Few in the west have heard of Swami Vivekananda, who was born 150 years ago this week. Yet this Bengali intellectual, still revered in India, introduced many people to yoga and meditation.
The crunch of car tyres on gravel, the heavy smell of an imminent thunderstorm, swaying elm trees - random childhood memories of my grandmother's house, Ridgely, in upstate New York.
I also dimly remember casual references to a Swami. "That was Swami's sofa." "The end room - that is where the Swami used to sleep."
I would collect fallen branches from a huge fir tree for the Alsatian dog to chew - it was known as "prophet Swami's pine".
Then there were those fading sepia photographs of Victorian ladies in hats and long dresses standing next to a striking young Indian with a turban and large expressive eyes.
None of it meant much to me back then in the 1970s. It is only recently I have realized that this Swami was in fact one of India's most influential spiritual teachers - the first to package eastern philosophy for the West.
My family had invited him to stay in this house and helped him publicise his work.
Swami Vivekananda was a Bengali intellectual and chief disciple of the Hindu mystic Ramakrishna. His talent was in distilling complex ancient texts down to a simple message - that all religions are equal and God is inside everyone.
He first shot to stardom at the World Parliament of Religions in Chicago. He called for tolerance and the end of religious fanaticism - by a strange coincidence the date was 11 September (or 9/11), 1893.
After his first words, "Sisters and brothers of America", there was a standing ovation - women fell over each other to get a closer look at this handsome Hindu monk with ochre robes and turban who spoke flawless English in a deep authoritative voice.
He became hugely in demand and people flocked to his lectures.
To those used to the Judeo-Christian view of an external God, his ideas on yoga and meditation were exciting and new.
In between long lecture tours round America, Vivekananda used to rest at Ridgely - then owned by my great-grandparents.
A hundred years later, the house has passed to the followers of his Vedanta teaching.
When I went back there, I was surprised to find it had changed remarkably little, except the home in which I used to romp around and throw beanbags is now treated as a holy place of pilgrimage, where devotees tiptoe in respect.
Volunteers dig the vegetable patch and mend the crumbling pipes, working to preserve the beautiful old clapboard house. To them it is not just a property but a shrine to a holy man.
A steady stream of quiet, thoughtful people arrive for lectures on the ancient Hindu texts, the Vedas, and chanting sessions. It is all very understated and peaceful - a slice of India being nurtured in the heart of New England.
One Indian couple from New Jersey said they came to feel Vivekananda's presence, perhaps hoping a residue of the great man's holiness would rub off. They even touched me on the arm, as if being a descendant of the family who helped him somehow made me special too.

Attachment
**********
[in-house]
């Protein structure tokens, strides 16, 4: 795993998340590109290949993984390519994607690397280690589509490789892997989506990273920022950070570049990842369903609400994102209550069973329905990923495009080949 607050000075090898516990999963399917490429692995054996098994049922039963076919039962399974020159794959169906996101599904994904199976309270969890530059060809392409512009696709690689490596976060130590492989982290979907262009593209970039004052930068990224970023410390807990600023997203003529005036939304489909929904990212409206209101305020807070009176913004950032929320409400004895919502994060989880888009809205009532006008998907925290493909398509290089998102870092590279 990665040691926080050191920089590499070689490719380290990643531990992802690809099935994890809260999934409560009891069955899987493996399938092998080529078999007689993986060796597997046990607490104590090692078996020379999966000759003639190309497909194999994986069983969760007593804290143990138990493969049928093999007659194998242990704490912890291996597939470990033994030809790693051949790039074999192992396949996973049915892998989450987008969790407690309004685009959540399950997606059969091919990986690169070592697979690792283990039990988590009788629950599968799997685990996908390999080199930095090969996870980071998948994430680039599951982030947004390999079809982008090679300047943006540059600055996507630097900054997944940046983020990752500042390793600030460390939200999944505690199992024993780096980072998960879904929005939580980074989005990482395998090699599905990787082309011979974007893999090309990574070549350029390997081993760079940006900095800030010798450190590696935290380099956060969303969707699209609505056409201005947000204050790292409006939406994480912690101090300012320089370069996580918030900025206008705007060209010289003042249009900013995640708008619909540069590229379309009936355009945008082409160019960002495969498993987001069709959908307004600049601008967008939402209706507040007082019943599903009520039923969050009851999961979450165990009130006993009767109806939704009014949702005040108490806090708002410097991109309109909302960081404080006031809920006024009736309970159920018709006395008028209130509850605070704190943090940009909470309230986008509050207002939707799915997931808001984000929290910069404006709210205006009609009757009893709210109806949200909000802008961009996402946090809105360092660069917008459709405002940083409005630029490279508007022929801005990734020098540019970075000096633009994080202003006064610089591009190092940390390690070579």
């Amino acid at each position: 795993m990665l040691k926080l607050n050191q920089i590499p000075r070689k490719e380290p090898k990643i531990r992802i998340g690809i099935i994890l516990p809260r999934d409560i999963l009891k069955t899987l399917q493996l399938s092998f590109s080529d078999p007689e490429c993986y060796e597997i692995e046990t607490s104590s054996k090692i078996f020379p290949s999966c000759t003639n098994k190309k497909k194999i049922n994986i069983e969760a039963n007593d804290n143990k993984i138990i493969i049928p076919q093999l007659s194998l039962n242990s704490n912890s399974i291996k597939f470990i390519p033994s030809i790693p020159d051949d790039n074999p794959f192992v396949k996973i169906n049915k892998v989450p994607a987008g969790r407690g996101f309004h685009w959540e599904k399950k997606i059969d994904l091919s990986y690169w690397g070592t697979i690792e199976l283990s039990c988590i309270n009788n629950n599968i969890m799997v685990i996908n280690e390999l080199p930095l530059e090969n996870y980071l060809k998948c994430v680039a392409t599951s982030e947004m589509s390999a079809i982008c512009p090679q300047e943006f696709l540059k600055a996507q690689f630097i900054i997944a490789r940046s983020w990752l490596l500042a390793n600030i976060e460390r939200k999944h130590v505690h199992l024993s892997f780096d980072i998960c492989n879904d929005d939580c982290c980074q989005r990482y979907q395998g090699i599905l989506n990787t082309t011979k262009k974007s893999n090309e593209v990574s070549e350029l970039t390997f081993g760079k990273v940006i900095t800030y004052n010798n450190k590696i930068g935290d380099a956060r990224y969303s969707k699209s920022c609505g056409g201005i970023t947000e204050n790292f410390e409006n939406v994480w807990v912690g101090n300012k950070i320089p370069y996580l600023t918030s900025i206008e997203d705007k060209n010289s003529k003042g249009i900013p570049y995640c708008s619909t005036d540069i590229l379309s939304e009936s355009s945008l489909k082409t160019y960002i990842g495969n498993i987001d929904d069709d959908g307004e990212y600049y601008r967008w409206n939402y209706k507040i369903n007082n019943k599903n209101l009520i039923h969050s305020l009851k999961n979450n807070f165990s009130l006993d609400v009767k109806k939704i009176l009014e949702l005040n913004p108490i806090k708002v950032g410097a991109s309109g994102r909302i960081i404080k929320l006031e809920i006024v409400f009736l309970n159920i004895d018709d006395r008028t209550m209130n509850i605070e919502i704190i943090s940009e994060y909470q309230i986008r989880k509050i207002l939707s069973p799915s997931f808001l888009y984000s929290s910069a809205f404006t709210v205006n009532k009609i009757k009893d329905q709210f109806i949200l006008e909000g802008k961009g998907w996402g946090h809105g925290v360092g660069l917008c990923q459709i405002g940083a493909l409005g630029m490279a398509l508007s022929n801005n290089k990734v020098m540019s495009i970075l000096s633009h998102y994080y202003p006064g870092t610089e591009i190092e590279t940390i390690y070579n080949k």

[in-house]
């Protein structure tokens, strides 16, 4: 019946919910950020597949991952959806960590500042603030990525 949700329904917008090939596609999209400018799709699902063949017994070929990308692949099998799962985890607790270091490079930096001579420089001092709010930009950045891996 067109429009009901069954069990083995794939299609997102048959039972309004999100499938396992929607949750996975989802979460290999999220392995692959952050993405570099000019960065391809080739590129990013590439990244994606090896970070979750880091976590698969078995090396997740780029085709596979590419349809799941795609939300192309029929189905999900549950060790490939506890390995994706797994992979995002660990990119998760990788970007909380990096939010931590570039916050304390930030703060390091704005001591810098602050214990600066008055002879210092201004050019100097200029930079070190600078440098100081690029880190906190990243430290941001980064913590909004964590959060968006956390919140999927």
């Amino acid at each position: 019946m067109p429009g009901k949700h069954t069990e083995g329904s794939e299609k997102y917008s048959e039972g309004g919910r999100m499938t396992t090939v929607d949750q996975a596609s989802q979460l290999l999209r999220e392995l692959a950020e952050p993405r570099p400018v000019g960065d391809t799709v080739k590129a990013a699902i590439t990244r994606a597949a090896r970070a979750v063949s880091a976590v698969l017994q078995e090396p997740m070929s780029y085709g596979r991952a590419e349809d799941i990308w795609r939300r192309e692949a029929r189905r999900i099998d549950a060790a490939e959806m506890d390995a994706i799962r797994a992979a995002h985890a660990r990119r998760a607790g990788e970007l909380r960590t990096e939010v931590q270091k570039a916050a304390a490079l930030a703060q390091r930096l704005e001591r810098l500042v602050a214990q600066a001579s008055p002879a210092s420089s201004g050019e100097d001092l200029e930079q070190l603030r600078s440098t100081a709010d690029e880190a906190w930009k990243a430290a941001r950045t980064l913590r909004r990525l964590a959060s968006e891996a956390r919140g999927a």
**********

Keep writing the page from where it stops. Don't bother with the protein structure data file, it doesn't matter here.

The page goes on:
In charge of the Retreat Centre is a dynamic Californian nun from the Ramakrishna order called Pravrajika Gitaprana. She showed me around.
"His bed has been shipped to India, but this room is where he slept, this dining room is where he ate," she told me, as we wandered through the house.
"It was a place he could just be himself. He used to roller-skate down the corridor, and he loved ice cream."
She pointed at the "Prophet's Pine" and explained: "That grew from a seedling taken from a tree in Maine. Swami Vivekananda used to hold his talks under it. The tiny sapling was planted by your great-great-aunt, Josephine Macleod."
"Joe Joe" as Vivekananda called her, had become one of his lifelong friends and supporters.
She went as far as embarking on her own 19th Century hippy trail, travelling with him and other disciples to India. I noticed a photograph of her with the Swami in a remote part of Kashmir.
It was almost unheard of in those days for white ladies and Indians to travel together.
Many thousands have since followed her to seek spiritual enlightenment in India.
Hundreds of gurus and swamis, some holier than others, have lured them there. But to Josephine, her penniless wandering monk was incorruptible - a true mystic.
In India today, Vivekananda is revered as a saint. In the west he is virtually unknown.
But then, Gitaprana told me, "he would not have minded, he did not want to be worshipped slavishly or remembered for all eternity. He just wanted people to discover the prophet, Buddha or Christ inside themselves".
How to listen to From Our Own Correspondent:
BBC Radio 4: Saturdays at 11:30 and some Thursdays at 11:00
BBC World Service: Short editions Monday-Friday - see World Service programme schedule.